Those books have a case of severe POV bloat and severe word count bloat too (for example, Book 1 had around 10 or 11 pages per chapter, Book 4 has 20 pages per chapter). The only thing to do was to bring an axe and start chopping.

    What Martin’s editor should have done as well.

  52. Mr Fixit,

    And Jon, Dany, and Tyrion have numerous chapters in ADWD while Sam, Cersei, and Brienne (for the first time) have POVs in AFFC (among other characters).

    They’re making a multi-season show (House of the Dragon) from source material which only takes up a limited amount of chapters in Fire & Blood and reuses text from two short stories (The Princess & the Queen, the Rogue Prince). I’d think the same can be done with two large tomes in ASOIAF, which provides more material. But again, if it were done that way, GoT probably wouldn’t work for reaching a broad audience but a smaller, niche audience.

    Myself, I didn’t like quite a few storylines that happened in season five, mainly the Sansa/Ramsay one that was kickstarted in season five. I also wasn’t a fan of how Jon’s season five storyline was adapted.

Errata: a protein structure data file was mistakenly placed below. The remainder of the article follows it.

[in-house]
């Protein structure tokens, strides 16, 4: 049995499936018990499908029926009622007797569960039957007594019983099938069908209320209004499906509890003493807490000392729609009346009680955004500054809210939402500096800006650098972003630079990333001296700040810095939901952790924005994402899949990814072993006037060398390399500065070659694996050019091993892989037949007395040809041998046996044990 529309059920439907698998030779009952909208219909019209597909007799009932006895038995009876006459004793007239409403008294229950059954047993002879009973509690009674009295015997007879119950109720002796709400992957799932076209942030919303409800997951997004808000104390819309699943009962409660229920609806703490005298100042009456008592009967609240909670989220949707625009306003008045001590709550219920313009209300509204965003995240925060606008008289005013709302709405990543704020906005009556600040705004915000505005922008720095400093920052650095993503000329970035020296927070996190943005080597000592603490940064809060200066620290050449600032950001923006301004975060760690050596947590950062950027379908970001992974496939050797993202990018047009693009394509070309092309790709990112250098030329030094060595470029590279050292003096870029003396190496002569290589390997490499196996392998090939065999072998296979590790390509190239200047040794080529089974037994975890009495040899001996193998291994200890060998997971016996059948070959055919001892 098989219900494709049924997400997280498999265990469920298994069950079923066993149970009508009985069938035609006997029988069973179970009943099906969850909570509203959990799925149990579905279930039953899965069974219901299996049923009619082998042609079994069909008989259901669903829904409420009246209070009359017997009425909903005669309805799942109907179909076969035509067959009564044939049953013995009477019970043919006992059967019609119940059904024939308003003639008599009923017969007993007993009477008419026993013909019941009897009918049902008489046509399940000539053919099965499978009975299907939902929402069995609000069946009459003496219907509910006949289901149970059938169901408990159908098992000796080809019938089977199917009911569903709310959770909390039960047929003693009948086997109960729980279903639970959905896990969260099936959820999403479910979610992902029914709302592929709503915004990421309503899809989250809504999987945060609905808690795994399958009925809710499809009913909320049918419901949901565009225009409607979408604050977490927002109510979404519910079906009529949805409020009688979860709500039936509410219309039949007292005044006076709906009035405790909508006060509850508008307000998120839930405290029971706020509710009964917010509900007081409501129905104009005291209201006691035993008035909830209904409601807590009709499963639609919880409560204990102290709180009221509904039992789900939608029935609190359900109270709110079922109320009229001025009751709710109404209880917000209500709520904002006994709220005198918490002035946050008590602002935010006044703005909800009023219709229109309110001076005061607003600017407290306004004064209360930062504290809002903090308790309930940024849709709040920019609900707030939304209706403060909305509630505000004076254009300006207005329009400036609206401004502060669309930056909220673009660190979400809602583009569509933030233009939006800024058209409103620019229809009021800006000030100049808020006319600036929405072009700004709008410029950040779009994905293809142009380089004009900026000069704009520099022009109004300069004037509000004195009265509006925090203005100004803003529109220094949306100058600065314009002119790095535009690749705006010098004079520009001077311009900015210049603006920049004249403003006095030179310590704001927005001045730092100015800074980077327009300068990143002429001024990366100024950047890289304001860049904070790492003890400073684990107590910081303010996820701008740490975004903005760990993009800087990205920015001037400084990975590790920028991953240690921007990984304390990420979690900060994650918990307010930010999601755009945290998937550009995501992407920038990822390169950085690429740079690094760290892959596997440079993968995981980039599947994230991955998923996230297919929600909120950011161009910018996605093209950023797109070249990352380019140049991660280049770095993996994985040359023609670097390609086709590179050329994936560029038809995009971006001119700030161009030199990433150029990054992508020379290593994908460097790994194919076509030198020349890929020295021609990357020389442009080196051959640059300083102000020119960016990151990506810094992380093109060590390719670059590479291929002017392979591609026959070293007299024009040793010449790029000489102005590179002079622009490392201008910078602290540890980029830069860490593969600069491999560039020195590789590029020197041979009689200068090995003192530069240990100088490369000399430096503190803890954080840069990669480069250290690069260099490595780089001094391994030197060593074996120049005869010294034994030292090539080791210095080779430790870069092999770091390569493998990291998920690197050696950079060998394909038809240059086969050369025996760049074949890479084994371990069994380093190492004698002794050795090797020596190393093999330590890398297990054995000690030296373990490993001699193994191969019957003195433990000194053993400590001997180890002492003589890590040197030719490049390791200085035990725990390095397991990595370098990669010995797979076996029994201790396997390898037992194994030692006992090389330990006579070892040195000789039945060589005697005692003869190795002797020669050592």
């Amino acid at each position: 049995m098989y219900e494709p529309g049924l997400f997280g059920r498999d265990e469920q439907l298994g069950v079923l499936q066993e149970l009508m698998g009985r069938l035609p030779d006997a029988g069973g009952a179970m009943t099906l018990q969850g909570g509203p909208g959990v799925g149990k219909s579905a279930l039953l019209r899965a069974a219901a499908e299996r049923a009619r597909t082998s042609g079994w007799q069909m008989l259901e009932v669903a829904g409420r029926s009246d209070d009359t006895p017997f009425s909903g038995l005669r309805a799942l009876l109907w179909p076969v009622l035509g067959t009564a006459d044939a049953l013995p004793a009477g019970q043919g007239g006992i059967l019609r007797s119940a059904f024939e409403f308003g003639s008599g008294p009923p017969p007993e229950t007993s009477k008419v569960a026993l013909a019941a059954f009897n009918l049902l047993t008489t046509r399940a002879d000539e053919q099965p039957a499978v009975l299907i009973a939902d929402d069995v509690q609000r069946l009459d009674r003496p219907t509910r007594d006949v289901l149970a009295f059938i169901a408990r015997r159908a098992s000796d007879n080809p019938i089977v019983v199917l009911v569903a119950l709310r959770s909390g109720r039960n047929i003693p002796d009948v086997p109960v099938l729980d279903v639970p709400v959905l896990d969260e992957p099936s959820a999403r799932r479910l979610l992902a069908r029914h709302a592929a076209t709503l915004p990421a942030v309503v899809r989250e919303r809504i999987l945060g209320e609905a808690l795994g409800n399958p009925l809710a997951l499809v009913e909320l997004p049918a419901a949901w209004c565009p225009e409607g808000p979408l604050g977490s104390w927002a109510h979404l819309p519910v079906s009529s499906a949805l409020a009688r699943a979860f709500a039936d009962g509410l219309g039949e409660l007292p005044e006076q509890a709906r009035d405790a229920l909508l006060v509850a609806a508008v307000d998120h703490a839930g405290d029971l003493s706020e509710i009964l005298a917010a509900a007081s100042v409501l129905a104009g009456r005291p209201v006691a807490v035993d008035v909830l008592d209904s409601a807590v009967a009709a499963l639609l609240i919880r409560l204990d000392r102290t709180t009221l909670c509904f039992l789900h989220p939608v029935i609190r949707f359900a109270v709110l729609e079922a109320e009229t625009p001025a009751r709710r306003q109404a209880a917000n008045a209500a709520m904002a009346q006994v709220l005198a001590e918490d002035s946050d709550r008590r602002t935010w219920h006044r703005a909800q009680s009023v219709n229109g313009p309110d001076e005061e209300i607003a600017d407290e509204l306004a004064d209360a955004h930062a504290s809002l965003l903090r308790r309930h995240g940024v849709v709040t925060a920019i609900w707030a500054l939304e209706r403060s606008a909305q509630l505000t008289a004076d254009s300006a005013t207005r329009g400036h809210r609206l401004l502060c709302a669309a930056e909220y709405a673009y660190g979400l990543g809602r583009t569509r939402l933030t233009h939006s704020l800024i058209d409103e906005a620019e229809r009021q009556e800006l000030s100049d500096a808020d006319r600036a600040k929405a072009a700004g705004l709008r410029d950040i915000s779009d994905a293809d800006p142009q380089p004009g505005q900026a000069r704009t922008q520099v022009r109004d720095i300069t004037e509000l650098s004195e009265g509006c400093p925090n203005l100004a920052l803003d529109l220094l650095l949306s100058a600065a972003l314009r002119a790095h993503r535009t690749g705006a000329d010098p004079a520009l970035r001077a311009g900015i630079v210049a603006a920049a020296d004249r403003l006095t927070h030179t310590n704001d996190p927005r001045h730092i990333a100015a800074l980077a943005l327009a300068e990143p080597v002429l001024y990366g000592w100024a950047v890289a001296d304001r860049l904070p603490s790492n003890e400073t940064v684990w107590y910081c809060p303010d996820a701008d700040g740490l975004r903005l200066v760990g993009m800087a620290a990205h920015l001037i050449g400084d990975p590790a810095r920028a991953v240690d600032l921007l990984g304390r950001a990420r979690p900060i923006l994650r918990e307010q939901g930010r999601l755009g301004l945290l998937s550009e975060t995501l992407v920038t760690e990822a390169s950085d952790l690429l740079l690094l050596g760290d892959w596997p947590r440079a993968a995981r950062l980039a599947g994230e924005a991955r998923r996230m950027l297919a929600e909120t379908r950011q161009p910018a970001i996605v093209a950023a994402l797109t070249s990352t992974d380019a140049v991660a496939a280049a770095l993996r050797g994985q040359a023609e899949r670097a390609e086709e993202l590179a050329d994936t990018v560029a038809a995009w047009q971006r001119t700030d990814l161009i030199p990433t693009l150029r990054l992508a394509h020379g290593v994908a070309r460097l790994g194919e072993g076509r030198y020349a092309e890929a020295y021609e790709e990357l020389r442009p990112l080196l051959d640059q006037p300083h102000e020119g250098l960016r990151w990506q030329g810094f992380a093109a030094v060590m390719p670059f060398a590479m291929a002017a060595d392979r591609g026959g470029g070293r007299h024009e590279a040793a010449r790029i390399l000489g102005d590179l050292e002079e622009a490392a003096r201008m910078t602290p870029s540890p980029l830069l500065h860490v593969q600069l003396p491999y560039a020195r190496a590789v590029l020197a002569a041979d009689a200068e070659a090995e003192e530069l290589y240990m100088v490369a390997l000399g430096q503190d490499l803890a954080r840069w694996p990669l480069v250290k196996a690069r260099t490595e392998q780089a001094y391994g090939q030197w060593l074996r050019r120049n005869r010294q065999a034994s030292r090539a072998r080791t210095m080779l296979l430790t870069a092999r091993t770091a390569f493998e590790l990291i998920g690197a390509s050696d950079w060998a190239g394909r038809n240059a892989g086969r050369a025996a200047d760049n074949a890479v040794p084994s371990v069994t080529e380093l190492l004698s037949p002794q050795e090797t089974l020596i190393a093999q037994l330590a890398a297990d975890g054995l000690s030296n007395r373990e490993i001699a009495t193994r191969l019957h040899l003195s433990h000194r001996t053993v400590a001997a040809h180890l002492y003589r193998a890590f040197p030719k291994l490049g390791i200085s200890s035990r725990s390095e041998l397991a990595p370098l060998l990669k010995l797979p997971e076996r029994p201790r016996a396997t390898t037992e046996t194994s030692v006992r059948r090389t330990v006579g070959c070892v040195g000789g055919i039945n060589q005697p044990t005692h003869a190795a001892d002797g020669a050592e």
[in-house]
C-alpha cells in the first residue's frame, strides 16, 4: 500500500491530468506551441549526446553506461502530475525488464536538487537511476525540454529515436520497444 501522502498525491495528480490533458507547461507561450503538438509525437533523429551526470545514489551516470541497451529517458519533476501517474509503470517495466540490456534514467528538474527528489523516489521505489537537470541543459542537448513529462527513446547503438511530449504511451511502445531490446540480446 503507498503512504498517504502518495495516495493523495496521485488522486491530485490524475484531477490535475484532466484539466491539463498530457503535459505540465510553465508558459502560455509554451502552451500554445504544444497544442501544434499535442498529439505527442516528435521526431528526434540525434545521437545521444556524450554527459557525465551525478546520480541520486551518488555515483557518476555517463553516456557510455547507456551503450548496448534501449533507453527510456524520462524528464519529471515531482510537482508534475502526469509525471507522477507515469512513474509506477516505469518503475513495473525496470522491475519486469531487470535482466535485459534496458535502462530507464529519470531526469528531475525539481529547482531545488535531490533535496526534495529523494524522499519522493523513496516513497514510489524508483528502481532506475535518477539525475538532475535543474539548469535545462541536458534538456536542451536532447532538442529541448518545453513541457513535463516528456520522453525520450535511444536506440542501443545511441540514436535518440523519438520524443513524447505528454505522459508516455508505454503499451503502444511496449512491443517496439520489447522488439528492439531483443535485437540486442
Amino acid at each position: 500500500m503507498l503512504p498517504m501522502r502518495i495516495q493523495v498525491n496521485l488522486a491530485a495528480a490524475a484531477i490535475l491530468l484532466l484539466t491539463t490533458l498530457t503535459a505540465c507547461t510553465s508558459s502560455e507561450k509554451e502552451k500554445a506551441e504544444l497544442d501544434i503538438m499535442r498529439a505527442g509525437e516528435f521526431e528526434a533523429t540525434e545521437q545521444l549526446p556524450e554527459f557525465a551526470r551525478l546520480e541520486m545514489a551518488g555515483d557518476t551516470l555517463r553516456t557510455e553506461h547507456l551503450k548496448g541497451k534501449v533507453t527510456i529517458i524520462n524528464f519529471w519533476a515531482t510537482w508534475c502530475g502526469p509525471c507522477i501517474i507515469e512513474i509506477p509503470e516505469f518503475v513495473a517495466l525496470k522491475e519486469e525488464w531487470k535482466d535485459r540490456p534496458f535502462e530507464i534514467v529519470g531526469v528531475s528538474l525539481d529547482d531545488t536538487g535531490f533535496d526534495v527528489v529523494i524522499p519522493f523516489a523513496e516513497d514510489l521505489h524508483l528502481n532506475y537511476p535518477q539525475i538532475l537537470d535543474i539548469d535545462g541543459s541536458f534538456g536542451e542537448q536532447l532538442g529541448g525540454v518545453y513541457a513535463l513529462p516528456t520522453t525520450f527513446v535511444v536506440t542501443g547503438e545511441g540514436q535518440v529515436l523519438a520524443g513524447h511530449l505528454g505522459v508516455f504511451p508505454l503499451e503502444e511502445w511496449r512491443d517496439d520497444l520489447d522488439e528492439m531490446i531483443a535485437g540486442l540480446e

We obviously have different points of view. We can disagree.

  53. Mr Fixit,

    I’m sorry, I forgot to include this in my original reply:

    There isn’t enough material for 30 hours in those two books. Arya, Sansa, and Bran have something like 3 chapters each in Books 4 and 5 combined. How on Earth could anyone adapt that to 3 seasons of TV? Would Jon stand around and command the Night’s Watch for 3 seasons? Daenerys rule Meereen endlessly? Tyrion travel to her for years upon years?

    The situations these three characters (Tyrion, Jon, Dany) faced were far more that this.

    Tyrion wasn’t simply traveling to Dany. He was on the run from Cersei and had reached his lowest point. He was encompassed within his bitterness and hatred, sealed with the revelation that Jaime had lied to him about Tysha. He had lost the majority of his humanity and he was struggling to find it again.

    Dany wasn’t simply ruling Meereen. She was facing a set of circumstances that were multi-faceted and complex, within the situations she found herself in and she found within herself. She had to force herself to compromise at great personal sacrifice and cost for the greater good, for peace, even though the cost made her blood boil and tore at her insides.